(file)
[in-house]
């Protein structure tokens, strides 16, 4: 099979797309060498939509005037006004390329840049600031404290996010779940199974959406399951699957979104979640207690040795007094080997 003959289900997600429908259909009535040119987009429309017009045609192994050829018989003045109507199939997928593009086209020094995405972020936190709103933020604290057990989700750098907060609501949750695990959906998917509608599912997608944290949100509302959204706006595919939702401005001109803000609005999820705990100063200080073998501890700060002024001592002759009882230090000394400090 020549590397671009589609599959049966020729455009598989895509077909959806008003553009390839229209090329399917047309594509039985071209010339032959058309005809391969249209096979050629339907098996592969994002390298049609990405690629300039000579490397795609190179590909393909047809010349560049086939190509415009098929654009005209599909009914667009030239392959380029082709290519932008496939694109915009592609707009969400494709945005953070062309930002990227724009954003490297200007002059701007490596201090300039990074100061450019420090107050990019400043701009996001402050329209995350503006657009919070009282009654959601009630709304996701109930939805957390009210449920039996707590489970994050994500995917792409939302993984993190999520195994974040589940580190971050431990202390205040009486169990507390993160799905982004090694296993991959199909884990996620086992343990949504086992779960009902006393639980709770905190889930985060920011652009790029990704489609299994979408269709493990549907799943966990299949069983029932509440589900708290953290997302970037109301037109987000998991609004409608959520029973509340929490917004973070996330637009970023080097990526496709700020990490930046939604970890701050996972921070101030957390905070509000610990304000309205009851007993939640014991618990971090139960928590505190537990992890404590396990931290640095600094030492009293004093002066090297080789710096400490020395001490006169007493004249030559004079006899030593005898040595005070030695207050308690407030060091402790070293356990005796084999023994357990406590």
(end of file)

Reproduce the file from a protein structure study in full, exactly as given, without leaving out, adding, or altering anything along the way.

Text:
[in-house]
């Protein structure tokens, strides 16, 4: 099979797309060498939509005037006004390329840049600031404290996010779940199974959406399951699957979104979640207690040795007094080997 003959289900997600429908259909009535040119987009429309017009045609192994050829018989003045109507199939997928593009086209020094995405972020936190709103933020604290057990989700750098907060609501949750695990959906998917509608599912997608944290949100509302959204706006595919939702401005001109803000609005999820705990100063200080073998501890700060002024001592002759009882230090000394400090 020549590397671009589609599959049966020729455009598989895509077909959806008003553009390839229209090329399917047309594509039985071209010339032959058309005809391969249209096979050629339907098996592969994002390298049609990405690629300039000579490397795609190179590909393909047809010349560049086939190509415009098929654009005209599909009914667009030239392959380029082709290519932008496939694109915009592609707009969400494709945005953070062309930002990227724009954003490297200007002059701007490596201090300039990074100061450019420090107050990019400043701009996001402050329209995350503006657009919070009282009654959601009630709304996701109930939805957390009210449920039996707590489970994050994500995917792409939302993984993190999520195994974040589940580190971050431990202390205040009486169990507390993160799905982004090694296993991959199909884990996620086992343990949504086992779960009902006393639980709770905190889930985060920011652009790029990704489609299994979408269709493990549907799943966990299949069983029932509440589900708290953290997302970037109301037109987000998991609004409608959520029973509340929490917004973070996330637009970023080097990526496709700020990490930046939604970890701050996972921070101030957390905070509000610990304000309205009851007993939640014991618990971090139960928590505190537990992890404590396990931290640095600094030492009293004093002066090297080789710096400490020395001490006169007493004249030559004079006899030593005898040595005070030695207050308690407030060091402790070293356990005796084999023994357990406590």